Patient Dies Two Months After Receiving Genetically Altered Pig Heart

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Patient Dies Two Months After Receiving Genetically Altered Pig Heart

Two months after he received a gene-edited pig heart, David Bennett Sr. has died. He was 57.

Prior to the January surgery at the University of Maryland Medical Center, Bennett was living on borrowed time. His heart was rapidly failing, and he agreed to the experimental surgery as there were no other options to keep him alive. Cleared by the U.S. Food and Drug Administration through its “compassionate use program,” the surgery was performed and, for two months, his condition appeared to improve.

The hospital said that, following surgery, the transplanted heart performed well for several weeks without any signs of rejection. Bennett spent time with his family and participated in physical therapy to help regain strength. He watched the Super Bowl with his physical therapist and spoke often about wanting to get home to his dog Lucky, the hospital said.

However, over the past several days, Bennett’s condition began to worsen, and he eventually succumbed.

The hospital has not provided information regarding Bennett’s condition and what caused his death. It is unknown if he began to reject the pig heart, which had been genetically engineered to minimize the chances, or if other issues were at play. In a statement issued this morning, the hospital said that after it was clear Bennett would not recover, he was provided with compassionate palliative care.

“We are devastated by the loss of Mr. Bennett. Mr. Bennett became known by millions of people around the world for his courage and steadfast will to live. He proved to be a brave and noble patient who fought all the way to the end,” Bartley P. Griffith, M.D. the surgeon who transplanted the pig heart into Bennett said in a statement.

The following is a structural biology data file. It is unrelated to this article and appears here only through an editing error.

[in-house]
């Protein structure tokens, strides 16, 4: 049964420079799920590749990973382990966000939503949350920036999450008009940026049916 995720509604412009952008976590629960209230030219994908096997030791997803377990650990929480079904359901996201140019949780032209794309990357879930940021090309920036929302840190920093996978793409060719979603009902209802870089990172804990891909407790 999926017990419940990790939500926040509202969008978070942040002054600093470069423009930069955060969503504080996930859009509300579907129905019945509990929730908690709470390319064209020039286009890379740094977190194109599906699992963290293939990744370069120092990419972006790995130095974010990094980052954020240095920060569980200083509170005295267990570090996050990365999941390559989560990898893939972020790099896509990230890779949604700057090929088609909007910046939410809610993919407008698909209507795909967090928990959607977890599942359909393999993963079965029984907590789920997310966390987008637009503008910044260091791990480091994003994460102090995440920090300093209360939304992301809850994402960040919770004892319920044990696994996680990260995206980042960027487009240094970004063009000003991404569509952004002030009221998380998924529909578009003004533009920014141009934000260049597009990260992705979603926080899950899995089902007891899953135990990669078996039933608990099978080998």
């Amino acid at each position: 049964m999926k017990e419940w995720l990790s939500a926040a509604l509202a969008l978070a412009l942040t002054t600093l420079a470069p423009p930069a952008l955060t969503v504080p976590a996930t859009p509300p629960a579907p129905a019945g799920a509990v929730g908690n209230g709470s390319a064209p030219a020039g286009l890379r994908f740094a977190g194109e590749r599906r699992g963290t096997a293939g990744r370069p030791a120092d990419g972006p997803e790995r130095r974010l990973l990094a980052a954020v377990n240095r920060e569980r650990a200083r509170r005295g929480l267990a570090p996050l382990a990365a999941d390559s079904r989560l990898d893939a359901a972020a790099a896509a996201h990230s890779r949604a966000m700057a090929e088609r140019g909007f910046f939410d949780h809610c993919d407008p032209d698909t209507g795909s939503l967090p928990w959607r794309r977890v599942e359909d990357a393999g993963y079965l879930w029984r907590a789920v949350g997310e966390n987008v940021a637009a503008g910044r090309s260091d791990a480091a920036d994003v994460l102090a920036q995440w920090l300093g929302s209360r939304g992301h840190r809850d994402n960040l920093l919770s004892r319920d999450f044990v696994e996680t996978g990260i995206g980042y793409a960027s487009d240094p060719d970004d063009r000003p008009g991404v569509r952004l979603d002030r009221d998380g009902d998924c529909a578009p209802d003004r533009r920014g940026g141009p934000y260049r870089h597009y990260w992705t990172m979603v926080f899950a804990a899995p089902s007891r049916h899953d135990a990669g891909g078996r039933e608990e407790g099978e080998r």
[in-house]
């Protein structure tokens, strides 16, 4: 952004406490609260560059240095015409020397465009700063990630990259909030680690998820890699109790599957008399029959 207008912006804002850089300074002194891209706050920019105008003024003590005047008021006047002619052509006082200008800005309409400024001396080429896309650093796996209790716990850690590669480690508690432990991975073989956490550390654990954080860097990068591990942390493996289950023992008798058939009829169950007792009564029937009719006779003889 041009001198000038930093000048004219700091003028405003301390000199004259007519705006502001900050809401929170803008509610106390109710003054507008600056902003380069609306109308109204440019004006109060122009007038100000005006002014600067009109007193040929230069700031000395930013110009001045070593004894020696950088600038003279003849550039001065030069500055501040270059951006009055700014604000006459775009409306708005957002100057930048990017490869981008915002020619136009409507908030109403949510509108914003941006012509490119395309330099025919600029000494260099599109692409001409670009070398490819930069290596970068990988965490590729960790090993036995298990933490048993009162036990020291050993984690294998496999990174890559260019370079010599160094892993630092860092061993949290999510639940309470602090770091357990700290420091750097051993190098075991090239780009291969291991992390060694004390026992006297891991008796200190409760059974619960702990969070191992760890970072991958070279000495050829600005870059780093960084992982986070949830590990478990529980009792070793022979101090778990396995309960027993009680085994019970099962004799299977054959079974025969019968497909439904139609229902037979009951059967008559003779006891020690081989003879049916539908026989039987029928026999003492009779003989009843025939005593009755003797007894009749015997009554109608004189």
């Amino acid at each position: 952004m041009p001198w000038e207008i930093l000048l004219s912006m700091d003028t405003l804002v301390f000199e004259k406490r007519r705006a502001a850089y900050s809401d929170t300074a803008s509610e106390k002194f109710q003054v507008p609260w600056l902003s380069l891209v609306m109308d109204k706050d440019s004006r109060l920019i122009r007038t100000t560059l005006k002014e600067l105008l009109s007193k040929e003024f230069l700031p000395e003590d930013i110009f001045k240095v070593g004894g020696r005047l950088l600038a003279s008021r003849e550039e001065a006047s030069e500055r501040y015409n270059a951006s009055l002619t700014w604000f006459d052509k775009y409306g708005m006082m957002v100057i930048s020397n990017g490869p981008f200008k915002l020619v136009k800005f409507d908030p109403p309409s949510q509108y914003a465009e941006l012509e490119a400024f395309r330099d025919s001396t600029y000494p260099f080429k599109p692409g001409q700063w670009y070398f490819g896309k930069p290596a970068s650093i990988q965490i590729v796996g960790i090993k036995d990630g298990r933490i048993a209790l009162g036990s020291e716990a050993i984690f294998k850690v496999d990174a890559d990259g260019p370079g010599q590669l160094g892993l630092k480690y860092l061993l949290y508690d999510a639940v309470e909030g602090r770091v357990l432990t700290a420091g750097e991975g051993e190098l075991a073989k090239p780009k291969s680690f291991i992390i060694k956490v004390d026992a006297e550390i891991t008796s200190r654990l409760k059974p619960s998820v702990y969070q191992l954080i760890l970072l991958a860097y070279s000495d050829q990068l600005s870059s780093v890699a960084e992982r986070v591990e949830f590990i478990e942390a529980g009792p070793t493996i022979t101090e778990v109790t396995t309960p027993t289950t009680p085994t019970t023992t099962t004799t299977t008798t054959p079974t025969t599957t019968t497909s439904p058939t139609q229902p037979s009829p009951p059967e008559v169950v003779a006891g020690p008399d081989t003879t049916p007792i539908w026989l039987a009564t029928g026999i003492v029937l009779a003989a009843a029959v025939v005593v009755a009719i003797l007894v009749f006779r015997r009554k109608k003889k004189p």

Organ transplantations are tricky at best. For patients, they require a lifetime of immune suppression medications in order to prevent the body from rejecting the organs. There are more people in need of organ transplants than there are available donors, and researchers have turned to animal organs to determine the potential in order to answer this need.

Muhammad M. Mohiuddin, M.D., scientific director of the Cardiac Xenotransplantation Program at the University of Maryland School of Medicine, expressed gratitude to Bennett for his “unique and historic role” in expanding the knowledge of xenotransplantation.

University of Maryland School of Medicine/EPA/Shutterstock

“We have gained invaluable insights learning that the genetically modified pig heart can function well within the human body while the immune system is adequately suppressed,” Mohiuddin said. “We remain optimistic and plan on continuing our work in future clinical trials.”

The porcine heart was genetically altered by Revivicor, a company owned by Maryland-based United Therapeutics. As BioSpace reported at the time of the surgery, the pig underwent the genetic modifications prior to birth. Before it was born, the pig had 10 genes modified in order to make it a candidate for a potential heart transplant. Three genes that were likely to trigger a human immune response that would reject the heart were “turned off.” Also, six human genes were added to the pig in order to prevent blood from coagulating in the heart, improve compatibility and further reduce rejection.

Additionally, the pig was also modified to prevent typical growth. At one year old, a hog typically weighs about 450 pounds. This modified pig only weighed about 240 pounds. This modification was made in order to prevent the animal’s heart from growing too large to be used in a human.

Although Bennett succumbed, xenotransplantation, the process of using animal organs to replace humans, continues to be explored. Days after Bennett first received the pig heart, United Therapeutics highlighted research conducted at the University of Alabama at Birmingham that led to the transplant of two pig kidneys the company genetically altered into a brain-dead human in order to assess the probability of success. According to UAB, at the time of the procedure, the transplanted kidneys filtered blood, produced urine and, even more importantly, were not rejected by the host.

BioSpace source: